17

Is there a keyboard key combination that I can use to pause a program running in the terminal? In case it matters, I don't intend to run anything else inside that terminal while the program is paused. I just want to pause the program execution, and resume it later. How can I do this?

  • What program exactly? – jobin May 14 '14 at 14:38
  • @Jobin A program I wrote in C++. But I don't want to change the source code. – becko May 14 '14 at 14:38
  • Do you want to resume the process after a reboot or something? – jobin May 14 '14 at 14:40
  • @Jobin No, I don't want to reboot. I want to resume later, but I won't reboot the system in the middle. – becko May 14 '14 at 14:40
17

Press Control+Z.

This will suspend the process and return you to a shell. You can do other things now if you want or you can return to the background process by entering % followed by Return.

Note that if you're doing this to something that needs to be responsive, you're going to tank the system, but if it's just something like a nano instance, everything should be okay.

  • Is it safe to pause terminal-process? – Pandya May 14 '14 at 14:41
  • @Pandya: Why not? – jobin May 14 '14 at 14:42
  • @Pandya I'm sure that depends on the process... If something is very time sensitive, it might not expect to be suspended but most things should be okay. – Oli May 14 '14 at 14:47
15

This is bash job control

Use CTL-Z to stop the job.

Then you can type bg to run it in the background, if there's only on job it does exactly that.

If you have more than one you can use jobs to list then and use fg %N and bg %N to the desired effect.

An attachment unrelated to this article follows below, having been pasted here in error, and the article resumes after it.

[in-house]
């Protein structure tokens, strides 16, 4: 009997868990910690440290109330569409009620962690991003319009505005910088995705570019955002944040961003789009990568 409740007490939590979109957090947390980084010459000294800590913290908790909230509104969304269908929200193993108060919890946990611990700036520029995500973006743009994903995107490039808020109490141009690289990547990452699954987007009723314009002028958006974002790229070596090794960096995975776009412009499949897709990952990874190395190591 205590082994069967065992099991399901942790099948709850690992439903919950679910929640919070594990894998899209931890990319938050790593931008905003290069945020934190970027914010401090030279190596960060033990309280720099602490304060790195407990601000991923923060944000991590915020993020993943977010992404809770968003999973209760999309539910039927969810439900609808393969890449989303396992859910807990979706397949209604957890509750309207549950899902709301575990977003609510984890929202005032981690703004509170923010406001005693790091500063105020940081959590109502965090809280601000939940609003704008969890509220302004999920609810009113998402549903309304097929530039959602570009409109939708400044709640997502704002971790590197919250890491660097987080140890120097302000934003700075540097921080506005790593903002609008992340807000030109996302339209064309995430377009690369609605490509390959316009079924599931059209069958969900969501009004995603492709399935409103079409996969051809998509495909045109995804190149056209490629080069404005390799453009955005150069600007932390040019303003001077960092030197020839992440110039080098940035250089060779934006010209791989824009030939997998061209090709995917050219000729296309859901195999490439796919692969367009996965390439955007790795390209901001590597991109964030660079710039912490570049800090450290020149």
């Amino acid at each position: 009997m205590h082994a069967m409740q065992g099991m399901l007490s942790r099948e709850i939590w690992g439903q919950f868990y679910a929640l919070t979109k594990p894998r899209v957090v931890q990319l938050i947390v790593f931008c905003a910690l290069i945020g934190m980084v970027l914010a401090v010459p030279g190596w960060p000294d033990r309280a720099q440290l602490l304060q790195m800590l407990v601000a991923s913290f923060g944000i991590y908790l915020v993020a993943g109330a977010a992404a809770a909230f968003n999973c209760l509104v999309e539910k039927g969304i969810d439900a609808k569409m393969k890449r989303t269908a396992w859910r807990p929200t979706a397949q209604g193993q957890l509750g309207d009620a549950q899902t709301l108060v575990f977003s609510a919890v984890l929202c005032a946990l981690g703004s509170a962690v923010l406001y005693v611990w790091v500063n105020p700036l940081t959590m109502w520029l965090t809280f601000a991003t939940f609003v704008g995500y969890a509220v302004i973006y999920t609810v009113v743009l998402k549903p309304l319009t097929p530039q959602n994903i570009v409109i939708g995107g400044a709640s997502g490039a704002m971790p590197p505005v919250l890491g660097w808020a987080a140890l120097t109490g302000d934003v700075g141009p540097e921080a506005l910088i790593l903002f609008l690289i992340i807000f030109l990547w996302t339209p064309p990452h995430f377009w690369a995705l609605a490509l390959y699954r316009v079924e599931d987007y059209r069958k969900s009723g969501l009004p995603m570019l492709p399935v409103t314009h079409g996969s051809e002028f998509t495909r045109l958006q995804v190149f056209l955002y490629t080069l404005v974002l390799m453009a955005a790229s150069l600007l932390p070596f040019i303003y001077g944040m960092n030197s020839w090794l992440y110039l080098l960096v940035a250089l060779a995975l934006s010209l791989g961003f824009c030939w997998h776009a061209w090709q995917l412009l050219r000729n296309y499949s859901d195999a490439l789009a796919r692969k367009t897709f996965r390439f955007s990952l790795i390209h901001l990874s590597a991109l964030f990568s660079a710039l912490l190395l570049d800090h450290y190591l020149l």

Example:

ubuntu@ip-10-170-59-120:~$ find /usr -name "*.so"
/usr/lib/python2.7/dist-packages/OpenSSL/crypto.so
/usr/lib/python2.7/dist-packages/OpenSSL/SSL.so
/usr/lib/python2.7/dist-packages/OpenSSL/rand.so
/usr/lib/python2.7/dist-packages/gi/_glib/_glib.so
/usr/lib/python2.7/dist-packages/gi/_gobject/_gobject.so
/usr/lib/python2.7/dist-packages/gi/_gi.so
/usr/lib/python2.7/config/libpython2.7.so
...
^Z
[1]+  Stopped                 find /usr -name 

ubuntu@ip-10-170-59-120:~$ jobs
[1]+  Stopped                 find /usr -name "*.so"

ubuntu@ip-10-170-59-120:~$ fg %1
find /usr -name "*.so"
/usr/lib/php5/20090626+lfs/apc.so
/usr/lib/php5/20090626+lfs/memcache.so
/usr/lib/php5/20090626+lfs/mysql.so
...

For anything else not attached to the TTY you can use SIGSTOP and SIGCONT. So for example if you think a daemon is causing problems but you don't know which one it is, you can send the pid SIGSTOP, it's like hitting pause, then check for changes, OK that's not it, and rinse and repeat until you find the problem.

Hope this helps.

  • 1
    Good answer! May I just add that's it's not only bash thing ? Korn shell works the same way. – Sergiy Kolodyazhnyy Feb 11 '15 at 13:05
4

I know that this answer is a little bit late, but you can use the shortcut Ctrl+s to stop your programme (if you wanna may be read the output or something like this), then you can continue using the shortcut Ctrl+q.

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